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3.1 Functional Filter

Now that we have a declarative beer filtering function that takes a callback, let's make it generic so it can be used in any filtering situation. This lesson will demonstrate just how easy this is. Almost as if it was planned that way...

3.1 Functional Filter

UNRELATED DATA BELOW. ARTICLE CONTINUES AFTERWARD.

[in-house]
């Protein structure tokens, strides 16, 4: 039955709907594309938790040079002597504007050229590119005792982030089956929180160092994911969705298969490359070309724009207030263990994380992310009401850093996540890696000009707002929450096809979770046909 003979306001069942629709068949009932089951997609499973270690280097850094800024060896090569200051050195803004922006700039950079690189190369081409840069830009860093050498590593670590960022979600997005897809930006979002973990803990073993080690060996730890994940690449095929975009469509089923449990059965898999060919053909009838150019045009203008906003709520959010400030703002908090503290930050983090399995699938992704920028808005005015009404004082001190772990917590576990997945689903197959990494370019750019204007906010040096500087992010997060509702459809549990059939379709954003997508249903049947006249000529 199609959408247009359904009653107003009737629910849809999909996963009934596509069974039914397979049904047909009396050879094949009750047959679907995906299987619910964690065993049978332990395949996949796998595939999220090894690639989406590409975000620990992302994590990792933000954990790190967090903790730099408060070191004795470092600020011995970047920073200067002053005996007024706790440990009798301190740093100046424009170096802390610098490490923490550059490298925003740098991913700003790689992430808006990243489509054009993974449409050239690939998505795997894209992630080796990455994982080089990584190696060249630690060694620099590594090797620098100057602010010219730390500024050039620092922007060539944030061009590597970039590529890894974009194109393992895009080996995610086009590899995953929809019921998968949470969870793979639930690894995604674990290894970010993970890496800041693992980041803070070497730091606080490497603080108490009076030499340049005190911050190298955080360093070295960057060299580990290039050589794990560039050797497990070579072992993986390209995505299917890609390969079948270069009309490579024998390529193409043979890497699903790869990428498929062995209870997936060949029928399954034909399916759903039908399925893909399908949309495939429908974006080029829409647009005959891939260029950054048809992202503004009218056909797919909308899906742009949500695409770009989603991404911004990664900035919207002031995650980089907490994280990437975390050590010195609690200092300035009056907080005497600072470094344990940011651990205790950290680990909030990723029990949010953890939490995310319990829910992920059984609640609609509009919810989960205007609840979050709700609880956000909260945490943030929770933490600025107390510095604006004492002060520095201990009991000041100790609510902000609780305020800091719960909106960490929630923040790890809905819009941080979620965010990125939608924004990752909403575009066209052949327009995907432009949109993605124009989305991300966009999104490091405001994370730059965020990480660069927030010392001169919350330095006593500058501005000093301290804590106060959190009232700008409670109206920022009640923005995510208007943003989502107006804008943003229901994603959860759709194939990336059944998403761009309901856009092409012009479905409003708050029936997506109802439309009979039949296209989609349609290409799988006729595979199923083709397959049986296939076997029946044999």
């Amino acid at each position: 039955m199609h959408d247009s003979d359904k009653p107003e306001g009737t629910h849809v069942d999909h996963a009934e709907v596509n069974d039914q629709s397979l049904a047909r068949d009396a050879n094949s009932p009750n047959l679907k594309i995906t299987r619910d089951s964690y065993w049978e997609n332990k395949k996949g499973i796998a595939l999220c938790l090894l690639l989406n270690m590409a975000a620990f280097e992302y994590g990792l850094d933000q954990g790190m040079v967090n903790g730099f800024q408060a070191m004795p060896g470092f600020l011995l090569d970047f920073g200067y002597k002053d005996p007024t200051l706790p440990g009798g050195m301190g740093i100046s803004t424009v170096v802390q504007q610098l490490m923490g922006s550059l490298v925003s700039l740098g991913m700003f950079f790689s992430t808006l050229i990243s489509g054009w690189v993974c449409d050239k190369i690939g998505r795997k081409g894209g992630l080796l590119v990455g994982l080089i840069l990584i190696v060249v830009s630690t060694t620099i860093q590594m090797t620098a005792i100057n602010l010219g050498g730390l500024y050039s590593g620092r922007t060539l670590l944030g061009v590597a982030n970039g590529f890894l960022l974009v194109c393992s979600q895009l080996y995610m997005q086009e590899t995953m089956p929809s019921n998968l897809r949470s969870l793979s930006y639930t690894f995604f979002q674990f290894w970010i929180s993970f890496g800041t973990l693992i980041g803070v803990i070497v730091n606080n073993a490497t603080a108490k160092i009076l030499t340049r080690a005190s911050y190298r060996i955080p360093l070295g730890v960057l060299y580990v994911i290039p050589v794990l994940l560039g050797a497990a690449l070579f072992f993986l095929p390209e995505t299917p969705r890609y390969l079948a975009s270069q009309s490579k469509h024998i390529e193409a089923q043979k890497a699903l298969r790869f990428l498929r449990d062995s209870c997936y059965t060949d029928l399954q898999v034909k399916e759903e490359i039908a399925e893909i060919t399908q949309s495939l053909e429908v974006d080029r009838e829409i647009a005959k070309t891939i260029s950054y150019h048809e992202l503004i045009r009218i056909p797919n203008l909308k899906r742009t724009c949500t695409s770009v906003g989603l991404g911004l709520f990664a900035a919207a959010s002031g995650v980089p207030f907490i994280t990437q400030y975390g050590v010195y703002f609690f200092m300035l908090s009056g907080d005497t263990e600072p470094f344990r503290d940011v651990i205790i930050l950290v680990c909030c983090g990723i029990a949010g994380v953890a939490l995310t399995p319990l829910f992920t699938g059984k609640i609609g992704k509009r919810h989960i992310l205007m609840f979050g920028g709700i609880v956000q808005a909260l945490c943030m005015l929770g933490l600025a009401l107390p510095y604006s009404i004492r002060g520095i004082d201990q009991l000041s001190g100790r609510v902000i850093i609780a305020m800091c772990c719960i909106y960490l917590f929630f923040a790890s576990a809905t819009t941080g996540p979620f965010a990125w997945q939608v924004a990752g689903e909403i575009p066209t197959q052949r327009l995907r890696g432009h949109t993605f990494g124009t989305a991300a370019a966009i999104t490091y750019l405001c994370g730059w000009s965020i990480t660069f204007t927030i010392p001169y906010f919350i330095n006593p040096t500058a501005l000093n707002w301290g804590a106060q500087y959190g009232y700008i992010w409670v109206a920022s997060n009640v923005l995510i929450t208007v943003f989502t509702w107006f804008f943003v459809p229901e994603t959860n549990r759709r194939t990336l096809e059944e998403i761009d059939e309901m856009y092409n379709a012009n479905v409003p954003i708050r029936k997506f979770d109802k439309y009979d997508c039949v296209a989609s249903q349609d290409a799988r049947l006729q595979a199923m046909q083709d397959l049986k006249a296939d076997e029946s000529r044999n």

Okay, so this is the part of this course that I've been most excited about. We're going to finally start building some of our own functional utilities. So, as we've been going, we've been trying to make our functions pure, and also generic, so that they don't have to know anything about their surroundings. They can just work. And one benefit of this doing this, which is a very functional thing to do, is that we can start to remix our functions. We can make general utilities that we can reuse across all of our projects. The first one we're gonna make is just a generic filter method. We've already been doing a lot of filtering, so I think you'll find this is gonna be a pretty easy one to start with. The reason is, I'm gonna go ahead and make a generic filter method. Let's change filter beers to say filter, let's make beers turn into the word collection. Then instead of filtered beers, we'll just have a filtered array. And then we need to change our reference to beers to collection and ta-da, we're done. All we're doing is taking a collection of anything and a callback. We're making a filtered array, looping over the collection, applying the callback to each item. If it returns true, we push that onto our filter. Oh, and one more reference here. And then we return the filtered list. So this now is completely generic. We can also make this makeFilter generic by applying the same kind of thing. So, collection. Obviously we don't wanna call the filter in a function, so we have to change that. We can pass our collection here. And we'll just call this item, and then this is item[property] equals the value. And now this method is also generic. We can reuse this, as long as we wanna make a filter that is one property to one value, true or false. And so we're already using that this way. We don't have to change these at all. But we are calling filter directly down here, so let's just make sure we change this. And then we will have to do one more thing, because we actually have this var filter right here which is going to, in this scope, overwrite the filter function. So instead we're just going to call this the filterName and then we'll switch on the filterName. And now filter itself is still a reference to the function up there. So let's just go back to the browser to just verify for sure that this still works. Refresh and run through all our filters, and everything's working just like it was before but now with nice, generic, functional filter. So that's filter. In the next video, we'll expand on this concept of creating more functional utilities.

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